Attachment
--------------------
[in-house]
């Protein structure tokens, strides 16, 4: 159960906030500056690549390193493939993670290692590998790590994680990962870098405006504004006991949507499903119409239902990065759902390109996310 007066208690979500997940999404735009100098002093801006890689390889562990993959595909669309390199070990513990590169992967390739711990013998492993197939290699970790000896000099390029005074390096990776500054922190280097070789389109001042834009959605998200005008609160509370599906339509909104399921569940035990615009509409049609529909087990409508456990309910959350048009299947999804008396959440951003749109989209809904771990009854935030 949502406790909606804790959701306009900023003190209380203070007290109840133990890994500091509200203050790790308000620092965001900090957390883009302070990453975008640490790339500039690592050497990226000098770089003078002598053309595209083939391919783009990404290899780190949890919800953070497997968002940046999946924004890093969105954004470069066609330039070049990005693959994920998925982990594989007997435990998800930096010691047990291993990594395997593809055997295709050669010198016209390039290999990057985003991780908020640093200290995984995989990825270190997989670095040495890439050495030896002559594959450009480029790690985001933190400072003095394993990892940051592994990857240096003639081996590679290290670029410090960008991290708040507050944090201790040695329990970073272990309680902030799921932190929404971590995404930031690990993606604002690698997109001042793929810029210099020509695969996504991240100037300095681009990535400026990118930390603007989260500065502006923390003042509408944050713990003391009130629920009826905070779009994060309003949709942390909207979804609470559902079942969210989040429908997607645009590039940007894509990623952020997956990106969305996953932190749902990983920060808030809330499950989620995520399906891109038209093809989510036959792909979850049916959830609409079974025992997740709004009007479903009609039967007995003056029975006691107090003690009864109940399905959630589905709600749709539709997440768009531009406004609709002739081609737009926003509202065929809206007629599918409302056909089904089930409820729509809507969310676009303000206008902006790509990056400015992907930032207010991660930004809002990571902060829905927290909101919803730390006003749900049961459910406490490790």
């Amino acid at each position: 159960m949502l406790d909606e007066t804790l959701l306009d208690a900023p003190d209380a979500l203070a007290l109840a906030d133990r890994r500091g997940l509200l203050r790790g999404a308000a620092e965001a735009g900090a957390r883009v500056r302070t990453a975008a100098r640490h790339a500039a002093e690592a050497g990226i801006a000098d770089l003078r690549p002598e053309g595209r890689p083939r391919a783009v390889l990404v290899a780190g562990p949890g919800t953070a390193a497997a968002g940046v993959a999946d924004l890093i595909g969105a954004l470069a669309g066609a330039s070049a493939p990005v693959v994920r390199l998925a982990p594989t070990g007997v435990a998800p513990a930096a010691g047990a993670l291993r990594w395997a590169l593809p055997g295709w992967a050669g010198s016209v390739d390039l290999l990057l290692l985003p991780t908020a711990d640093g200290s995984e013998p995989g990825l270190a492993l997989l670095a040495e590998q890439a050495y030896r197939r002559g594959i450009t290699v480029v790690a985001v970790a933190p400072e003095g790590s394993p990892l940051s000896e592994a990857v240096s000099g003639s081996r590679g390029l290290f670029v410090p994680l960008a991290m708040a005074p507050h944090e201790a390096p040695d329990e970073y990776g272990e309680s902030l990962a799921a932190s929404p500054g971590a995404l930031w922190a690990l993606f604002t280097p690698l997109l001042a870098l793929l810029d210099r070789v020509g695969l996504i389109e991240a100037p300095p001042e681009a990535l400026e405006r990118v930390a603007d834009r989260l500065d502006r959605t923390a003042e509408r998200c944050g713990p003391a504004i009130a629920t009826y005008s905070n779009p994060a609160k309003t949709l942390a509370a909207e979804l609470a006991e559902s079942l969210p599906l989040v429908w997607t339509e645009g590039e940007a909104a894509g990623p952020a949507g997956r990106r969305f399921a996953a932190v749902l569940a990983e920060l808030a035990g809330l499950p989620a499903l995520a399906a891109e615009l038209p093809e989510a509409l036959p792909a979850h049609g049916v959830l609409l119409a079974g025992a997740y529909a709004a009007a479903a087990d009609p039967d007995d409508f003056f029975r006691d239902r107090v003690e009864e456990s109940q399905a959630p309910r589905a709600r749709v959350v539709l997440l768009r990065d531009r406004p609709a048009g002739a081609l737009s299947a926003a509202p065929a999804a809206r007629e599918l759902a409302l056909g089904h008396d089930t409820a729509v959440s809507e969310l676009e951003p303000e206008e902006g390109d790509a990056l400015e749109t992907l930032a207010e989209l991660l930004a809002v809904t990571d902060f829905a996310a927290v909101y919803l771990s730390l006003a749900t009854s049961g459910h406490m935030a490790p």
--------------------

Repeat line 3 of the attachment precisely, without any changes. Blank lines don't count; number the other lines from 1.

């Amino acid at each position: 159960m949502l406790d909606e007066t804790l959701l306009d208690a900023p003190d209380a979500l203070a007290l109840a906030d133990r890994r500091g997940l509200l203050r790790g999404a308000a620092e965001a735009g900090a957390r883009v500056r302070t990453a975008a100098r640490h790339a500039a002093e690592a050497g990226i801006a000098d770089l003078r690549p002598e053309g595209r890689p083939r391919a783009v390889l990404v290899a780190g562990p949890g919800t953070a390193a497997a968002g940046v993959a999946d924004l890093i595909g969105a954004l470069a669309g066609a330039s070049a493939p990005v693959v994920r390199l998925a982990p594989t070990g007997v435990a998800p513990a930096a010691g047990a993670l291993r990594w395997a590169l593809p055997g295709w992967a050669g010198s016209v390739d390039l290999l990057l290692l985003p991780t908020a711990d640093g200290s995984e013998p995989g990825l270190a492993l997989l670095a040495e590998q890439a050495y030896r197939r002559g594959i450009t290699v480029v790690a985001v970790a933190p400072e003095g790590s394993p990892l940051s000896e592994a990857v240096s000099g003639s081996r590679g390029l290290f670029v410090p994680l960008a991290m708040a005074p507050h944090e201790a390096p040695d329990e970073y990776g272990e309680s902030l990962a799921a932190s929404p500054g971590a995404l930031w922190a690990l993606f604002t280097p690698l997109l001042a870098l793929l810029d210099r070789v020509g695969l996504i389109e991240a100037p300095p001042e681009a990535l400026e405006r990118v930390a603007d834009r989260l500065d502006r959605t923390a003042e509408r998200c944050g713990p003391a504004i009130a629920t009826y005008s905070n779009p994060a609160k309003t949709l942390a509370a909207e979804l609470a006991e559902s079942l969210p599906l989040v429908w997607t339509e645009g590039e940007a909104a894509g990623p952020a949507g997956r990106r969305f399921a996953a932190v749902l569940a990983e920060l808030a035990g809330l499950p989620a499903l995520a399906a891109e615009l038209p093809e989510a509409l036959p792909a979850h049609g049916v959830l609409l119409a079974g025992a997740y529909a709004a009007a479903a087990d009609p039967d007995d409508f003056f029975r006691d239902r107090v003690e009864e456990s109940q399905a959630p309910r589905a709600r749709v959350v539709l997440l768009r990065d531009r406004p609709a048009g002739a081609l737009s299947a926003a509202p065929a999804a809206r007629e599918l759902a409302l056909g089904h008396d089930t409820a729509v959440s809507e969310l676009e951003p303000e206008e902006g390109d790509a990056l400015e749109t992907l930032a207010e989209l991660l930004a809002v809904t990571d902060f829905a996310a927290v909101y919803l771990s730390l006003a749900t009854s049961g459910h406490m935030a490790p």